In philosophy, reason is the ability of the human mind to form and operate upon concepts in abstraction, in accordance with rationality and logic —terms with which reason shares heritage. Reason, like consciousness with which it is also intimately connected, has traditionally been claimed as distinctly human, and not to be found elsewhere in the animal world. However, recent studies in this area show that, in lower levels, animals are capable of some types of thinking similar to that of humans. Discussion and debate about the nature, limits and causes of reason could almost be said to define the main lines of historical philosophical discussion and debate. Discussion about reason especially concerns:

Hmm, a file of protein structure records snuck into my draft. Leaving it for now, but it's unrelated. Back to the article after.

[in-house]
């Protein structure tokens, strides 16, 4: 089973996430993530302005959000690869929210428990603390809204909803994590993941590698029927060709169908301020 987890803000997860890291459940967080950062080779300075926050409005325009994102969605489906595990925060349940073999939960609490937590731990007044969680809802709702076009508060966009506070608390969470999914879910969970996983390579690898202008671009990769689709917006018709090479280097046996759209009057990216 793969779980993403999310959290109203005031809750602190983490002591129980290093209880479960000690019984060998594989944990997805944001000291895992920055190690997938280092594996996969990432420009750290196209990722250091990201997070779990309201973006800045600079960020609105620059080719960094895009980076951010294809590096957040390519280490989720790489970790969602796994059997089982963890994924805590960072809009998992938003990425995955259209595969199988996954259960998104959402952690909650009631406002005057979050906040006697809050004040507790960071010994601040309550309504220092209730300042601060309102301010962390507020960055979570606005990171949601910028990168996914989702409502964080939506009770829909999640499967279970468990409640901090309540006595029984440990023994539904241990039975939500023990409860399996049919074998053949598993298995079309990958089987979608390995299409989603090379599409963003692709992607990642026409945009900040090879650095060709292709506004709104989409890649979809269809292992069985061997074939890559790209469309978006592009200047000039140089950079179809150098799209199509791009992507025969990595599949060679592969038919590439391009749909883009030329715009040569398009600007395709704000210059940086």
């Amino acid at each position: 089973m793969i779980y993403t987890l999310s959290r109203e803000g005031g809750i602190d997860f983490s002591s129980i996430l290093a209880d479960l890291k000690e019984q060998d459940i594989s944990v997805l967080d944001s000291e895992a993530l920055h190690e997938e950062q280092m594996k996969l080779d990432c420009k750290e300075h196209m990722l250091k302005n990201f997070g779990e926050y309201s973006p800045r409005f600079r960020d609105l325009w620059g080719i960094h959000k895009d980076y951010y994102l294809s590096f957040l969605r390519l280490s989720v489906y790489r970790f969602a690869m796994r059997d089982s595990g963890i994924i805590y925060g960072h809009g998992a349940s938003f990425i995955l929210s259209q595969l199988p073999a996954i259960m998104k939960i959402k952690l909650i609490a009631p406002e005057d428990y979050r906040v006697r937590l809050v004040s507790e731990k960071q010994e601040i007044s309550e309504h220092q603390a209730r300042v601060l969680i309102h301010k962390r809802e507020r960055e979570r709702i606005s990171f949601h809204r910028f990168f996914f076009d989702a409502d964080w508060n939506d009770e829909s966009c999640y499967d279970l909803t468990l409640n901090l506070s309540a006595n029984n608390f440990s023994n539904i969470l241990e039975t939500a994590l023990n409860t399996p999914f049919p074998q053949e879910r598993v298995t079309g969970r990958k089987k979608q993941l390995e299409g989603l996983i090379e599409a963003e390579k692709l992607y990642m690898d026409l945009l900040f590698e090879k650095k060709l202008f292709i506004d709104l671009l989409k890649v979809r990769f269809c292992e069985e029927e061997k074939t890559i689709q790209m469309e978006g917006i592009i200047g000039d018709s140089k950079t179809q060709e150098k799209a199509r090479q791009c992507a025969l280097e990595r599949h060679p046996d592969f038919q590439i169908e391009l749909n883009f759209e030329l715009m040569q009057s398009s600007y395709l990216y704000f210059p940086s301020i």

* its relationship to several other related concepts: language, logic, consciousness etc,
* its ability to help people decide what is true, and
* its origin.

Also see practical reason and speculative reason.

The concept of reason is connected to the concept of language, as reflected in the meanings of the Greek word "logos", later to be translated by Latin "ratio" and then French "raison", from which the English word derived. As reason, rationality, and logic are all associated with the ability of the human mind to predict effects as based upon presumed causes, the word "reason" also denotes a ground or basis for a particular argument, and hence is used synonymously with the word "cause."

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